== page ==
There are farmers, and sailors, likewise mechanics, too,
And all sorts of tradesmen, found with a lumber crew;
The choppers and the sawyers, they lay the timber low.
While the swampers and the skidders, they haul it to and fro.

The cast, Valisia LeKae, Tony Marcus, Rondrell McCormick, Chic Street Man, and Dan Wheetman bring to life all the stories of river folks. They entertain and enthrall, educate and elucidate and keep the audience on the edge of their seats, with foot thumping melodies. 

Image result for theatreworks, river of song

Indeed America is the land of the free but Twain immortalizes the mighty Mississippi as the waters that carried many slaves to freedom, to the Northern states. 

I’m comin’ Lord, for my heavenly reward
I’m comin’ home to you, can you see me comin’ thru
Thru clouds of persecution, and stumblin’ on my way
I ‘spect I’m only makin’, ’bout a half a mile a day

Masterfully woven into the lyrics below are subtle references to the operatives of the underground railroad and the markings they left on trees and other landmarks to point the way to freedom.

Well the river bank makes a mighty good road
Dead trees will show you the way
Left foot, peg foot, travelin’ on
Follow the drinkin’ gourd
For the old man is waiting to carry you to freedom
Follow the drinkin’ gourd
Well the river ends, between two hills
Follow the drinkin’ gourd
There’s another river on the other side
Follow the drinkin’ gourd
 yearning for more. 

The musical does not have a singular plot, motive, or moral But if you look through Twain’s eyes, you shall find plots within plots and plenty of motives and morals. It is small wonder that in Twain’s iconic novel, “Adventures of Huckleberry Finn”, the river becomes both the setting of the novel and its central theme. And as Huck continues on, charting his own course and defining his own morality, the river carries on, offering both it’s umpteen bounty and it’s menace.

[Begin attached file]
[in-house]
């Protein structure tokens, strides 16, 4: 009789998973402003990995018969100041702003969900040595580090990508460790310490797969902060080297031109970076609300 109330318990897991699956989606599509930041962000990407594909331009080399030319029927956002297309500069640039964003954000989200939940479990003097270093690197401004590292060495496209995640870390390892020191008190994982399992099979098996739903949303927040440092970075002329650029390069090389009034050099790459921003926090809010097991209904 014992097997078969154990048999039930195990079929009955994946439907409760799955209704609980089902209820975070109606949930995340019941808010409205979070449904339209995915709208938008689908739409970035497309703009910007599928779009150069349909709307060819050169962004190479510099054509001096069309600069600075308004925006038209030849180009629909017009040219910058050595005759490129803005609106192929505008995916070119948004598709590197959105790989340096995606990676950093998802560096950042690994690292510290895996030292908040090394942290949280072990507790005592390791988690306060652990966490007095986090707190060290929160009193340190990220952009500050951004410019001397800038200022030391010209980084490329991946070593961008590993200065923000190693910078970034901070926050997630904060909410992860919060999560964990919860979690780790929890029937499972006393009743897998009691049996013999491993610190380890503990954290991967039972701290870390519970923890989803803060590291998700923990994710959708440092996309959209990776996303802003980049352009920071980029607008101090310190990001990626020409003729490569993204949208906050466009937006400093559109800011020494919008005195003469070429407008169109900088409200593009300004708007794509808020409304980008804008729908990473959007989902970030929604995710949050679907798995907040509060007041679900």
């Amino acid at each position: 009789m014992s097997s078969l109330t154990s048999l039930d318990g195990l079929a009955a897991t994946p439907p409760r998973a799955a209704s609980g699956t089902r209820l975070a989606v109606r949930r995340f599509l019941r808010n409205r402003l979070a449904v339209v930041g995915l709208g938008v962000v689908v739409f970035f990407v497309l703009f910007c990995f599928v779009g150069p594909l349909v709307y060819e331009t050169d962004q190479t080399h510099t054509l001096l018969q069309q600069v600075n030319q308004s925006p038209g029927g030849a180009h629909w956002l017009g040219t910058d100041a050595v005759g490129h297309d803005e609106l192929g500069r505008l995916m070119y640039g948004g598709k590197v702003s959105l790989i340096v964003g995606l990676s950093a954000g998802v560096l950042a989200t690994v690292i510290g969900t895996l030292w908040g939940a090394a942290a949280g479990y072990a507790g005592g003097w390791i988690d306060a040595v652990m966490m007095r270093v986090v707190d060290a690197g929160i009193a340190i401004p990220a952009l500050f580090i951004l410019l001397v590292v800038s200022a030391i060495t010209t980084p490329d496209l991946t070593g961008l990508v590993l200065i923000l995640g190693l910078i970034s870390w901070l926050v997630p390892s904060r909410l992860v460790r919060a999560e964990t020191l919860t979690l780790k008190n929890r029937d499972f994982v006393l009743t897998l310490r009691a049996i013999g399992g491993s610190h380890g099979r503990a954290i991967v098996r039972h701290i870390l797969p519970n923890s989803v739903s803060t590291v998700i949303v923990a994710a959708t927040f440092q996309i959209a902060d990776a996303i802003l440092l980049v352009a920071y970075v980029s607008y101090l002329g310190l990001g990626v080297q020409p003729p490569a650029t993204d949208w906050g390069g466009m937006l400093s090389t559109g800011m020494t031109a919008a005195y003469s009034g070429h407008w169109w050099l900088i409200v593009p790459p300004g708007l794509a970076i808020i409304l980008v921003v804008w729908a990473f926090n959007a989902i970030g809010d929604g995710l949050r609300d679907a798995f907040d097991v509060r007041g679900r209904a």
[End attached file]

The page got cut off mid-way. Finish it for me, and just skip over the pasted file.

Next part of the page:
I wants to go back to Helena, the high waters got me bogged.
I wants to go back to Helena, the high waters got me bogged.
I woke up early this mornin’, a water hole in my back yard.
They want me to work on the levee, I have to leave my home.
They want to work on the levee, that I have to leave my home.
I was so scared the levee might break out and I may drown.

Twain said, “Travel is fatal to prejudice, bigotry, and narrow-mindedness”. This journey down the Mississippi is an invitation for us to take an honest and also lighthearted look at the world around us. We may learn much and perhaps shed some baggage, if we can travel with Twain for some time, without malice and with genuine curiosity about the world around us.  Mark Twain’s River of Song” will be running at Mountain View Center for the Performing Arts, till October 27, 2019. Tickets can be obtained at www.theatreworks.org

 

, , , , , , , , , , , , , , , , , , , , , , , , , , ,

1 Comment

FROSTNIXON – Play Review


Tony and Olivier Award nominated drama, Frost/Nixon is currently playing at www.theatreworks.org in Mountain View, CA. Written by Golden Globe winner Peter Morgan, the play focuses on 1977 television interviews between British journalist, David Frost (Jeremy Webb) and former President Richard Nixon (Allen McCullough).